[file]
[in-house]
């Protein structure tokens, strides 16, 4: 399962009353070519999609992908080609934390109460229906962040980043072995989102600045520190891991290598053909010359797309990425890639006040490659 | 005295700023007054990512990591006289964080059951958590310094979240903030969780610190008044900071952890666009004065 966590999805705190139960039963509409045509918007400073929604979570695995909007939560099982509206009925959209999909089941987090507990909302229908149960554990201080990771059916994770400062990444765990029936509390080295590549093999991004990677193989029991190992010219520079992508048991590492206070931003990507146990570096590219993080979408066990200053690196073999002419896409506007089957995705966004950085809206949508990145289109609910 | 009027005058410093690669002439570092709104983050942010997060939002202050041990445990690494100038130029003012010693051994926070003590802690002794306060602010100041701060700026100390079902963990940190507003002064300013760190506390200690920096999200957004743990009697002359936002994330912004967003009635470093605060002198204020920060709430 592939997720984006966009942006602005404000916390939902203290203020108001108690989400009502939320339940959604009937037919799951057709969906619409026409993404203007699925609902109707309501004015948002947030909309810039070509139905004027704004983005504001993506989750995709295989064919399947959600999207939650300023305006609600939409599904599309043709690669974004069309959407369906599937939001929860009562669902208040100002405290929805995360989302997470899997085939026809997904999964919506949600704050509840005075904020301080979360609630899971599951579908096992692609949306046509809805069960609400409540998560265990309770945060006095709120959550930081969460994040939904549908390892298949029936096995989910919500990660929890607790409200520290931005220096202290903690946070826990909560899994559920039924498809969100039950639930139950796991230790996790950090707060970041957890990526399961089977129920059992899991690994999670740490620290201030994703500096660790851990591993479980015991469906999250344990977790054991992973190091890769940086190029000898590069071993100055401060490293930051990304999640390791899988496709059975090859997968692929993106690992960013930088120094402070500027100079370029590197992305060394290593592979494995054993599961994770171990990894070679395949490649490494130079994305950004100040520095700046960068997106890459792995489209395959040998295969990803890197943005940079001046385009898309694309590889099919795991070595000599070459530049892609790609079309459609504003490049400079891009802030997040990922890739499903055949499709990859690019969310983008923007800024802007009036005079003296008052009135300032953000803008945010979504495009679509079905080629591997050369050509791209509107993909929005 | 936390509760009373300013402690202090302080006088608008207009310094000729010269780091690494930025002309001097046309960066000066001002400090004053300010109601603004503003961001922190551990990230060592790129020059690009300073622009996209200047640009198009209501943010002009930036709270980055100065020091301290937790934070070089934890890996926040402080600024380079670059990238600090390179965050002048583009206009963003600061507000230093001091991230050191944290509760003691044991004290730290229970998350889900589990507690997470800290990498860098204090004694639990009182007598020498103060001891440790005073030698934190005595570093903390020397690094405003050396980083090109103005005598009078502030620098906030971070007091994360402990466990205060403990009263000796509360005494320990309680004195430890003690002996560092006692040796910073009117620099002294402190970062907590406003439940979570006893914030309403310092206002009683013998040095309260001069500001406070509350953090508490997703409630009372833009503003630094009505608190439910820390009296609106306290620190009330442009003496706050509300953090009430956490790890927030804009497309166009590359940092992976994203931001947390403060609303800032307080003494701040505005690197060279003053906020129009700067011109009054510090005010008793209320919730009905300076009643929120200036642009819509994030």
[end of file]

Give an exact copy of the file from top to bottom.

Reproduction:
[in-house]
């Protein structure tokens, strides 16, 4: 399962009353070519999609992908080609934390109460229906962040980043072995989102600045520190891991290598053909010359797309990425890639006040490659 | 005295700023007054990512990591006289964080059951958590310094979240903030969780610190008044900071952890666009004065 966590999805705190139960039963509409045509918007400073929604979570695995909007939560099982509206009925959209999909089941987090507990909302229908149960554990201080990771059916994770400062990444765990029936509390080295590549093999991004990677193989029991190992010219520079992508048991590492206070931003990507146990570096590219993080979408066990200053690196073999002419896409506007089957995705966004950085809206949508990145289109609910 | 009027005058410093690669002439570092709104983050942010997060939002202050041990445990690494100038130029003012010693051994926070003590802690002794306060602010100041701060700026100390079902963990940190507003002064300013760190506390200690920096999200957004743990009697002359936002994330912004967003009635470093605060002198204020920060709430 592939997720984006966009942006602005404000916390939902203290203020108001108690989400009502939320339940959604009937037919799951057709969906619409026409993404203007699925609902109707309501004015948002947030909309810039070509139905004027704004983005504001993506989750995709295989064919399947959600999207939650300023305006609600939409599904599309043709690669974004069309959407369906599937939001929860009562669902208040100002405290929805995360989302997470899997085939026809997904999964919506949600704050509840005075904020301080979360609630899971599951579908096992692609949306046509809805069960609400409540998560265990309770945060006095709120959550930081969460994040939904549908390892298949029936096995989910919500990660929890607790409200520290931005220096202290903690946070826990909560899994559920039924498809969100039950639930139950796991230790996790950090707060970041957890990526399961089977129920059992899991690994999670740490620290201030994703500096660790851990591993479980015991469906999250344990977790054991992973190091890769940086190029000898590069071993100055401060490293930051990304999640390791899988496709059975090859997968692929993106690992960013930088120094402070500027100079370029590197992305060394290593592979494995054993599961994770171990990894070679395949490649490494130079994305950004100040520095700046960068997106890459792995489209395959040998295969990803890197943005940079001046385009898309694309590889099919795991070595000599070459530049892609790609079309459609504003490049400079891009802030997040990922890739499903055949499709990859690019969310983008923007800024802007009036005079003296008052009135300032953000803008945010979504495009679509079905080629591997050369050509791209509107993909929005 | 936390509760009373300013402690202090302080006088608008207009310094000729010269780091690494930025002309001097046309960066000066001002400090004053300010109601603004503003961001922190551990990230060592790129020059690009300073622009996209200047640009198009209501943010002009930036709270980055100065020091301290937790934070070089934890890996926040402080600024380079670059990238600090390179965050002048583009206009963003600061507000230093001091991230050191944290509760003691044991004290730290229970998350889900589990507690997470800290990498860098204090004694639990009182007598020498103060001891440790005073030698934190005595570093903390020397690094405003050396980083090109103005005598009078502030620098906030971070007091994360402990466990205060403990009263000796509360005494320990309680004195430890003690002996560092006692040796910073009117620099002294402190970062907590406003439940979570006893914030309403310092206002009683013998040095309260001069500001406070509350953090508490997703409630009372833009503003630094009505608190439910820390009296609106306290620190009330442009003496706050509300953090009430956490790890927030804009497309166009590359940092992976994203931001947390403060609303800032307080003494701040505005690197060279003053906020129009700067011109009054510090005010008793209320919730009905300076009643929120200036642009819509994030």